Persistence can be a virtue, especially for those serving in the Legislature. Rep. Joe Dorman, D-Rush Springs, is proving that with legislation to strengthen oversight of school volunteers.
House Bill 2228, the “Protect Against Pedophiles Act,” has now passed both the Oklahoma House of Representatives and the state Senate. Under the bill, schools could have the Oklahoma State Bureau of Investigation conduct a criminal background check of all adult school volunteers. The district or the volunteer would pay for the review.
Dorman authored a similar measure in 2012 that easily passed the House (where only three lawmakers opposed it), but was then killed in the Senate on a 27-13 vote.
HB 2228 must still clear several more legislative hurdles, but this appears to be a good idea that is sadly necessary to protect children. Dorman is to be commended for continuing to work on this issue.
Last week, Oklahoma Department of Human Services Director Ed Lake canceled 10 contracts that had been awarded to private agencies hired to help find and keep more foster families.
Expanding the pool of foster families is a priority for DHS and an important part of a reform plan borne out of the settlement of a federal class-action lawsuit against the agency. But there were problems with how the program got off the ground.
Among other things, the contracts proved to be confusing for some providers and would-be providers, and some of the financial penalty provisions were overly harsh. Lawmakers heard from other provider agencies that were displeased with the competitive selection process.
The bids for the contracts had been received before Lake took over Nov. 1. He could have simply left not-so-well-enough alone — indeed, Lake said his decision was no reflection on the work done by those that were awarded contracts. But instead he is starting over because “the downside of going forward under these conditions outweigh the benefits” for those agencies and DHS.
Four legislators closely involved in DHS issues supported the move. It will slow the process of finding groups to recruit, train and support foster families, they said, but standing pat would have yielded “significantly worse results over the long run.”
Six months into a very difficult job, Lake is displaying the kind of leadership taxpayers ought to applaud.
During debate on a bill this week, Oklahoma state Rep. Dennis Johnson, R-Duncan, said customer service gives small businesses like his an edge over big stores and chains, even though customers might try to “Jew me down on a price.”
Johnson, 59, later said he grew up hearing that scurrilous phrase but didn’t know why he used it. It “just came out of one of the wrinkles of my brain and was not something that was intentional.”
That excuse might hold more water except that Johnson was speaking on the floor of the Oklahoma House, where one expects a modicum of thought to accompany the proceedings. And it might fly better if Johnson had immediately corrected himself.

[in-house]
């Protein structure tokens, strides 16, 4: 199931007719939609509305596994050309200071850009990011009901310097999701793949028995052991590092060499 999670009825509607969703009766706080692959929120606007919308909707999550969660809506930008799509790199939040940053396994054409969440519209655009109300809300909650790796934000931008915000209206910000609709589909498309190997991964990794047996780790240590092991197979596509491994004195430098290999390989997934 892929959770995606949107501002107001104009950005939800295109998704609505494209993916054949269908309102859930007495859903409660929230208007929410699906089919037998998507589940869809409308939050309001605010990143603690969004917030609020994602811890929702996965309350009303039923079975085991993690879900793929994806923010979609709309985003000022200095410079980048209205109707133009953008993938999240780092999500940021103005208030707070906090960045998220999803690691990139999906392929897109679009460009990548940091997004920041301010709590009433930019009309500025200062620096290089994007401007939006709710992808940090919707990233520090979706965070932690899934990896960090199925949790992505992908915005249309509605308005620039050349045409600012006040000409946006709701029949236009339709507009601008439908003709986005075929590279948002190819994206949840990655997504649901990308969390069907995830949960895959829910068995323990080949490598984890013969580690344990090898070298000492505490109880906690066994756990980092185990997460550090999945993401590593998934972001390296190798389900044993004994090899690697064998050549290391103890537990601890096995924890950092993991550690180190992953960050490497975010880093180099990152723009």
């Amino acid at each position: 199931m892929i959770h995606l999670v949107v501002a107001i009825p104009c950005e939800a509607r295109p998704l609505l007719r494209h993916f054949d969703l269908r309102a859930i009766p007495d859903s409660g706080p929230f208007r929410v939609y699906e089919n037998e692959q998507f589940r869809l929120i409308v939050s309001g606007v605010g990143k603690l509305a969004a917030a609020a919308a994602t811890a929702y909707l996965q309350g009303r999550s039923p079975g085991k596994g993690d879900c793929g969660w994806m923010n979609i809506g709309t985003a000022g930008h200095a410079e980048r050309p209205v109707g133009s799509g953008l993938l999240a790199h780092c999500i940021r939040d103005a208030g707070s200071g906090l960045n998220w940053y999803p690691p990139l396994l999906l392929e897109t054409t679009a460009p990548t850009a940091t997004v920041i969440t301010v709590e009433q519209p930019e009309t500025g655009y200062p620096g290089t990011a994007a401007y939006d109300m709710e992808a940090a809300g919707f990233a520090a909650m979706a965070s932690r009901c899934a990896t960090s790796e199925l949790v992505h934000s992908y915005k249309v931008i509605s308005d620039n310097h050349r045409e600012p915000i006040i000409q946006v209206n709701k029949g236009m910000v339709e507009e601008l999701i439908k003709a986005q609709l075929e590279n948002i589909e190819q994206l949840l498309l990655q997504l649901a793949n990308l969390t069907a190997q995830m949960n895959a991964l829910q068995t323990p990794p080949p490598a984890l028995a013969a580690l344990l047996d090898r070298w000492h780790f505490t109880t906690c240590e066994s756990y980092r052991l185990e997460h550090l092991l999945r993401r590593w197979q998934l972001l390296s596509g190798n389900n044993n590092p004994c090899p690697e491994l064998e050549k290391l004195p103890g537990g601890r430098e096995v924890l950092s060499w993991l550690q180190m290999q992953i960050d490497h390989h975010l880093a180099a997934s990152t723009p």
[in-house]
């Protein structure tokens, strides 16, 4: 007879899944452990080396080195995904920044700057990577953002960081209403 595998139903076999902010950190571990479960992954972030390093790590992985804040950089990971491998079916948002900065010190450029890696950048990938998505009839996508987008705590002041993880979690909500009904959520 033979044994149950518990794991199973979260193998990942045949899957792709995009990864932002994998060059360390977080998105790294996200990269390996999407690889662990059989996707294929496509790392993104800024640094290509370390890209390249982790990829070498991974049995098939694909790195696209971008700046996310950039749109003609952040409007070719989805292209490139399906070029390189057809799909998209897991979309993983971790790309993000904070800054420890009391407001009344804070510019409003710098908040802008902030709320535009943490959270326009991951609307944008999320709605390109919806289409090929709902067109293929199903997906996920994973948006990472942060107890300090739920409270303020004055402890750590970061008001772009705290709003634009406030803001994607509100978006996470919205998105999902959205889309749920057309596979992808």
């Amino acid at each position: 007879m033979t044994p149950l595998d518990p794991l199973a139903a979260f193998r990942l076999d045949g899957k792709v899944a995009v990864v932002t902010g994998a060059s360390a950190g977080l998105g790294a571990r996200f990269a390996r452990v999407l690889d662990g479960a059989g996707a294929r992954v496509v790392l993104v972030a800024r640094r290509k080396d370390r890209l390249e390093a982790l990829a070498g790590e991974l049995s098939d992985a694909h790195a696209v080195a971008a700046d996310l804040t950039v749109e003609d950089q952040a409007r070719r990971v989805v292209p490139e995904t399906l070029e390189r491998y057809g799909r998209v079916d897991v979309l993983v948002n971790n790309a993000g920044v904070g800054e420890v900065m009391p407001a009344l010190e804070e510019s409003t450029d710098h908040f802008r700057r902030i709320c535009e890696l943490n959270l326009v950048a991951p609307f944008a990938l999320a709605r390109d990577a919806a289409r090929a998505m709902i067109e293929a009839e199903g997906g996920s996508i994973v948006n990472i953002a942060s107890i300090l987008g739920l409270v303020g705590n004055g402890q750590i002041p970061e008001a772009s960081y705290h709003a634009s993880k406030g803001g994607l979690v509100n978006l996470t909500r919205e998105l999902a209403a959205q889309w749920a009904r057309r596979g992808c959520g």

Instead he continued his debate until a nearby colleague pointed out what he had said. “Did I?” Johnson responded. Then, smiling — almost laughing — he added, “I apologize to the Jews. They’re good small businessmen as well.”
No doubt the Jews will be glad to hear that.
The state of Oklahoma received a $64.8 million payment this week from U.S. tobacco companies, which have been writing similar checks to Oklahoma since 1999.
In fact the latest payment put Oklahoma over the $1 billion mark in money received as part of an agreement settling a lawsuit filed by 46 states over costs tied to tobacco-related illnesses. The payments will continue as long as tobacco products are sold.
In 2000, Oklahoma voters wisely approved the creation of a trust fund to hold onto the bulk of the settlement money and use the fund’s earnings for health-related purposes. The fund’s balance stands at $797 million, and since 2001, more than $151 million in earnings have been realized.
No other state protected its money; as a result, their tobacco payments go out as quickly as they come in, used for any number of nonhealth-related reasons.
Last year, several candidates demanded recounts in races lost decisively.
After losing the Oklahoma County sheriff’s race by about 75,000 votes, Republican Darrell Sorrels requested a recount. After 14 of 256 precincts were recounted, he closed the gap with incumbent John Whetsel — by a single vote. Fortunately, Sorrels then dropped his request.
In a Wagoner County court clerk’s race, the runner-up in the Republican Party runoff lost nearly 2-1 and still requested a recount.
While those seeking a recount pay a $600 deposit for the first 3,000 ballots recounted and $600 for each additional 6,000 ballots, the process still requires significant manpower resources from local election officials. Lawmakers are trying to discourage frivolous recounts by doubling the required deposit when the margin of victory is greater than 10 percent.
That’s a good idea that will still allow valid recounts but discourage expenditures on political sour grapes.